|Title:||Temperature increases induce metabolic adjustments in the early developmental stages of bigfin reef squid (Sepioteuthis lessoniana)||Authors:||Kuan, Pou-Long
|Keywords:||Environmental warming;Climate change;Squid;Developmental stages;Adaptive metabolic shift;Antioxidation||Issue Date:||20-Oct-2022||Publisher:||ELSEVIER||Journal Volume:||844||Source:||SCIENCE OF THE TOTAL ENVIRONMENT||Abstract:||
Climate changes, such as extreme temperature shifts, can have a direct and significant impact on animals living in the ocean system. Ectothermic animals may undergo concerted metabolic shifts in response to ambient temperature changes. The physiological and molecular adaptations in cephalopods during their early life stages are largely unknown due to the challenge of rearing them outside of a natural marine environment. To overcome this obstacle, we established a pelagic bigfin reef squid (Sepioteuthis lessoniana) culture facility, which allowed us to monitor the effects of ambient thermal elevation and fluctuation on cephalopod embryos/larvae. By carefully observing embryonic development in the breeding facility, we defined 23 stages of bigfin reef squid embryonic development, beginning at stage 12 (blastocyst; 72 h post-egg laying) and continuing through hatching (similar to 1 month post-egg laying). Since temperature recordings from the bigfin reef squid natural habitats have shown a steady rise over the past decade, we examined energy substrate utilization and cellular/metabolic responses in developing animals under different temperature conditions. As the ambient temperature increased by 7 degrees C, hatching larvae favored aerobic metabolism by about 2.3fold. Short-term environmental warming stress inhibited oxygen consumption but did not affect ammonium excretion in stage (St.) 25 larvae. Meanwhile, an aerobic metabolism-related marker (CoxI) and a cellular stress-responsive marker (HSP70) were rapidly up-regulated upon acute warming treatments. In addition, our simulations of temperature oscillations mimicking natural daily rhythms did not result in significant changes in metabolic processes in St. 25 animals. As the ambient temperature increased by 7 degrees C, referred to as heatwave conditions, CoxI, HSP70, and antioxidant molecule (SOD) were stimulated, indicating the importance of cellular and metabolic adjustments. As with other aquatic species with high metabolic rates, squid larvae in the tropical/sub-tropical climate zone undergo adaptive metabolic shifts to maintain physiological functions and prevent excessive oxidative stress under environmental warming.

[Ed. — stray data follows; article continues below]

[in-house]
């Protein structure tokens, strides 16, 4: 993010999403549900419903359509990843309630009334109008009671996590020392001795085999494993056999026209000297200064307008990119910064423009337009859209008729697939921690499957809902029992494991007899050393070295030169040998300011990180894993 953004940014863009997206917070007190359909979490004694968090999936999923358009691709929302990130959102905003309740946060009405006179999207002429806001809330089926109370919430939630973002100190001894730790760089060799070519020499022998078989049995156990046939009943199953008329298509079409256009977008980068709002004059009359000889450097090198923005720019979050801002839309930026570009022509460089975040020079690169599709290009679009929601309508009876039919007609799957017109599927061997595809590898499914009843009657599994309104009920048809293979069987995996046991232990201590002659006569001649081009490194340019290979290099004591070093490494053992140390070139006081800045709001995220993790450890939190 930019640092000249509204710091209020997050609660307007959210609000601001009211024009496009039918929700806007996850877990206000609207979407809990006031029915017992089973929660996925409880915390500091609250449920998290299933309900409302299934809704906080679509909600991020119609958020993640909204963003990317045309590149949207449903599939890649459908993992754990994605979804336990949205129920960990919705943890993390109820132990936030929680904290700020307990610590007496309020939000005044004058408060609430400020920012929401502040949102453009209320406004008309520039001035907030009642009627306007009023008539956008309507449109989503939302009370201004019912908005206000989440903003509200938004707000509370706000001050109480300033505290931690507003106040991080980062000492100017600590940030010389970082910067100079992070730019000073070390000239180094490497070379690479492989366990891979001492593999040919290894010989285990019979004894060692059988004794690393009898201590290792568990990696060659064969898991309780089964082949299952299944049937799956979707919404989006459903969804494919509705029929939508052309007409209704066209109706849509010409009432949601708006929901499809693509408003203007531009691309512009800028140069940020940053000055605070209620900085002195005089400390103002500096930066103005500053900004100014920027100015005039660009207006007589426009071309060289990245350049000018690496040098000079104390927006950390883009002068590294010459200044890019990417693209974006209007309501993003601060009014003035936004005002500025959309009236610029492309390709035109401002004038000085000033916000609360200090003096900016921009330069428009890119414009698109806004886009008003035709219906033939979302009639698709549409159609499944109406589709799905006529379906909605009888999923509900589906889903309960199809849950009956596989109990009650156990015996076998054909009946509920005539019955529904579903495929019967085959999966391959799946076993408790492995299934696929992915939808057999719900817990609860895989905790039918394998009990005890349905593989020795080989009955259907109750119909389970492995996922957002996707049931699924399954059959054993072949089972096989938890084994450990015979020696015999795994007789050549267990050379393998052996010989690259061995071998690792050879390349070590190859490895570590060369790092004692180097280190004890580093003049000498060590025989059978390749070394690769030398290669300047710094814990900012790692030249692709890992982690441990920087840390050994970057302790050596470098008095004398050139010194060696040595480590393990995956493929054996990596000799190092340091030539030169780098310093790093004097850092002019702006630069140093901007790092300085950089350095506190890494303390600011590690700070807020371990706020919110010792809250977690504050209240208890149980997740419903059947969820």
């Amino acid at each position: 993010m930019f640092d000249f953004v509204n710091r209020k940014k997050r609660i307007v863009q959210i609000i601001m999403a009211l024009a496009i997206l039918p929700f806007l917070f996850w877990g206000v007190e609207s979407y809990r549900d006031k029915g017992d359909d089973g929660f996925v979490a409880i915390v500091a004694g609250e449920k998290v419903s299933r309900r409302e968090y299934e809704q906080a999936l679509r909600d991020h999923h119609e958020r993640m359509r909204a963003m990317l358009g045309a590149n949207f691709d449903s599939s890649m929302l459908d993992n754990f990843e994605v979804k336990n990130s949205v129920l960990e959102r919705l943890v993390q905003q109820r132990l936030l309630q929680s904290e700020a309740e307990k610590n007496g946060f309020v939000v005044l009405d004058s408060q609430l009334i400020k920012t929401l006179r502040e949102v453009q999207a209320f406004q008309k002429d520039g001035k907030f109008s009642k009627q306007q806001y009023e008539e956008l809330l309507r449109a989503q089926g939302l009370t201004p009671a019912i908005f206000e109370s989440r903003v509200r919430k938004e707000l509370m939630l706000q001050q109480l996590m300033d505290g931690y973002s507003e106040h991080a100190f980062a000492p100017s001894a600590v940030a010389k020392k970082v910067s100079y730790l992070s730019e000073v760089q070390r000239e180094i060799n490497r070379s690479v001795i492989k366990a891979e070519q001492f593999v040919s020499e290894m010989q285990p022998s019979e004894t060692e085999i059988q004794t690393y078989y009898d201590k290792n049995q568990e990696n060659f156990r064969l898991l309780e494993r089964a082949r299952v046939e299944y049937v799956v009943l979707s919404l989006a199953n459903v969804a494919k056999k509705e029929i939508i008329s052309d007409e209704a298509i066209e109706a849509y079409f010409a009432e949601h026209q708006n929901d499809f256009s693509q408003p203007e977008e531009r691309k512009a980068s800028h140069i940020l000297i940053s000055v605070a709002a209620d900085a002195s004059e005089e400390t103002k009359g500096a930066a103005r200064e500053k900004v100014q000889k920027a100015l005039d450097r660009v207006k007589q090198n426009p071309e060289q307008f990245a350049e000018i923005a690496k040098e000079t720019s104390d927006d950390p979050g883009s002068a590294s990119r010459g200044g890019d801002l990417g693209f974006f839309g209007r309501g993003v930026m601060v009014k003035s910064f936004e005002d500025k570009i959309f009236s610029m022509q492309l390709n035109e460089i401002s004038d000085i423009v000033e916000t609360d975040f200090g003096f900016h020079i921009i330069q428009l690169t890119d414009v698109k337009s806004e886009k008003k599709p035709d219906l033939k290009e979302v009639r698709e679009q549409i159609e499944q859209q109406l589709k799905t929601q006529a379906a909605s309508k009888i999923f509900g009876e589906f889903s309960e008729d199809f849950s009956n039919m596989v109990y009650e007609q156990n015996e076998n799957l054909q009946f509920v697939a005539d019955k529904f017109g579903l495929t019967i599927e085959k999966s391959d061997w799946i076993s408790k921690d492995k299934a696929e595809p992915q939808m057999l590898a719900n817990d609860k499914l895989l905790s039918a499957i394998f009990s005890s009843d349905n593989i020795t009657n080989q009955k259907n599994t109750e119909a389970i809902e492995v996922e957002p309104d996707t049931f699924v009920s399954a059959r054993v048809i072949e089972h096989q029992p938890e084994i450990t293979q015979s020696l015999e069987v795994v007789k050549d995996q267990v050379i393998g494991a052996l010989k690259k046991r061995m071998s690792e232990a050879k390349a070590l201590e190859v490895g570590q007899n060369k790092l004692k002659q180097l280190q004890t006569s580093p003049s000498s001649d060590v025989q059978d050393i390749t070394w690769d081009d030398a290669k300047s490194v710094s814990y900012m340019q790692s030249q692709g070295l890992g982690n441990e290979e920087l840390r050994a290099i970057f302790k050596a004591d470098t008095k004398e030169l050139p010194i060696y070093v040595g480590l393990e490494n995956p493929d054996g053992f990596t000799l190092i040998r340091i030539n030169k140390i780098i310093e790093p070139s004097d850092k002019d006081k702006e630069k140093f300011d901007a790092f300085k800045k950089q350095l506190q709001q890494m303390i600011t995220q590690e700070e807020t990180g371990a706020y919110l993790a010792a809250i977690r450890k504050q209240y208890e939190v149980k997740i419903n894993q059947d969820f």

|Appears in Collections:||水產養殖學系|
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